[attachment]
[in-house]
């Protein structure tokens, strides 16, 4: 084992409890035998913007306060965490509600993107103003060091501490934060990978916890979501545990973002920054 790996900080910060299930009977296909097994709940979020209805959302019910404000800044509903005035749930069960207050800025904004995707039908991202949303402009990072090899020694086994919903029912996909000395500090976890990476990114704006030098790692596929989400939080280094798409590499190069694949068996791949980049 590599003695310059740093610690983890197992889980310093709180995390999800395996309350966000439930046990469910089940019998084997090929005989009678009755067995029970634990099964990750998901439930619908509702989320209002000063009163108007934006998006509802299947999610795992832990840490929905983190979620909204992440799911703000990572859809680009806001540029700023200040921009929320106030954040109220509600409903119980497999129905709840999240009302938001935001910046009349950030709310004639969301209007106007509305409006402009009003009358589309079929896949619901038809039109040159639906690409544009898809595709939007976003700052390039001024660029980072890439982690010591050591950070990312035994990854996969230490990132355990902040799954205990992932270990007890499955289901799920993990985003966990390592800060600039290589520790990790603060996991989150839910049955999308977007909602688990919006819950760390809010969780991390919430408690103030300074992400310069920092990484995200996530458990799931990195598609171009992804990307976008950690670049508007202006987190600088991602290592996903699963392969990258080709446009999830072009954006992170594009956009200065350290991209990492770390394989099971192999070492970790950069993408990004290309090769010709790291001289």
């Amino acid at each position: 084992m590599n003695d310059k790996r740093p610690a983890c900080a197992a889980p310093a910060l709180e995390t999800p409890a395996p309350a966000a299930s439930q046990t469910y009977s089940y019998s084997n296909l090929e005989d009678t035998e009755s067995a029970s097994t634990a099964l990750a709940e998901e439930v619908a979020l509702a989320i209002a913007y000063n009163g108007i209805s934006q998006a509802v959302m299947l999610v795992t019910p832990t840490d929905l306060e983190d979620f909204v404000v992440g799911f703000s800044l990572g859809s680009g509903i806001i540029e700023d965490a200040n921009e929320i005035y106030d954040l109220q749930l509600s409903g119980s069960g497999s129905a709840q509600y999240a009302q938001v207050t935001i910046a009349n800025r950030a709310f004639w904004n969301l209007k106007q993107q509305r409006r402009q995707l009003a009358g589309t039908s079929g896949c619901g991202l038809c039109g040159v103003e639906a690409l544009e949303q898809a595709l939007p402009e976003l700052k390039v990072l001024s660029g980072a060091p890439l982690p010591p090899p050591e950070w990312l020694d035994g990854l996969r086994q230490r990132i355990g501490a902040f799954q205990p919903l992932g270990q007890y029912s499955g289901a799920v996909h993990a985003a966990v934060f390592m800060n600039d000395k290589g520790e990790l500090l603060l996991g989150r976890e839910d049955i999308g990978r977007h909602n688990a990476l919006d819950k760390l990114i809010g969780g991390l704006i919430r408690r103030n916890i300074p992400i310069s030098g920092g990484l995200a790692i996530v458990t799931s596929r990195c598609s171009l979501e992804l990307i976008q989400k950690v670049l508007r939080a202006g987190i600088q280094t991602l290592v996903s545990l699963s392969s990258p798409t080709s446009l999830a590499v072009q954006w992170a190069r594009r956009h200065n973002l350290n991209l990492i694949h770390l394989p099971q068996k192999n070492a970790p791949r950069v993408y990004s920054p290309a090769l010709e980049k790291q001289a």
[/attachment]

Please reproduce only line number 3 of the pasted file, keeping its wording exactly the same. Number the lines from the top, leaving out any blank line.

């Amino acid at each position: 084992m590599n003695d310059k790996r740093p610690a983890c900080a197992a889980p310093a910060l709180e995390t999800p409890a395996p309350a966000a299930s439930q046990t469910y009977s089940y019998s084997n296909l090929e005989d009678t035998e009755s067995a029970s097994t634990a099964l990750a709940e998901e439930v619908a979020l509702a989320i209002a913007y000063n009163g108007i209805s934006q998006a509802v959302m299947l999610v795992t019910p832990t840490d929905l306060e983190d979620f909204v404000v992440g799911f703000s800044l990572g859809s680009g509903i806001i540029e700023d965490a200040n921009e929320i005035y106030d954040l109220q749930l509600s409903g119980s069960g497999s129905a709840q509600y999240a009302q938001v207050t935001i910046a009349n800025r950030a709310f004639w904004n969301l209007k106007q993107q509305r409006r402009q995707l009003a009358g589309t039908s079929g896949c619901g991202l038809c039109g040159v103003e639906a690409l544009e949303q898809a595709l939007p402009e976003l700052k390039v990072l001024s660029g980072a060091p890439l982690p010591p090899p050591e950070w990312l020694d035994g990854l996969r086994q230490r990132i355990g501490a902040f799954q205990p919903l992932g270990q007890y029912s499955g289901a799920v996909h993990a985003a966990v934060f390592m800060n600039d000395k290589g520790e990790l500090l603060l996991g989150r976890e839910d049955i999308g990978r977007h909602n688990a990476l919006d819950k760390l990114i809010g969780g991390l704006i919430r408690r103030n916890i300074p992400i310069s030098g920092g990484l995200a790692i996530v458990t799931s596929r990195c598609s171009l979501e992804l990307i976008q989400k950690v670049l508007r939080a202006g987190i600088q280094t991602l290592v996903s545990l699963s392969s990258p798409t080709s446009l999830a590499v072009q954006w992170a190069r594009r956009h200065n973002l350290n991209l990492i694949h770390l394989p099971q068996k192999n070492a970790p791949r950069v993408y990004s920054p290309a090769l010709e980049k790291q001289a």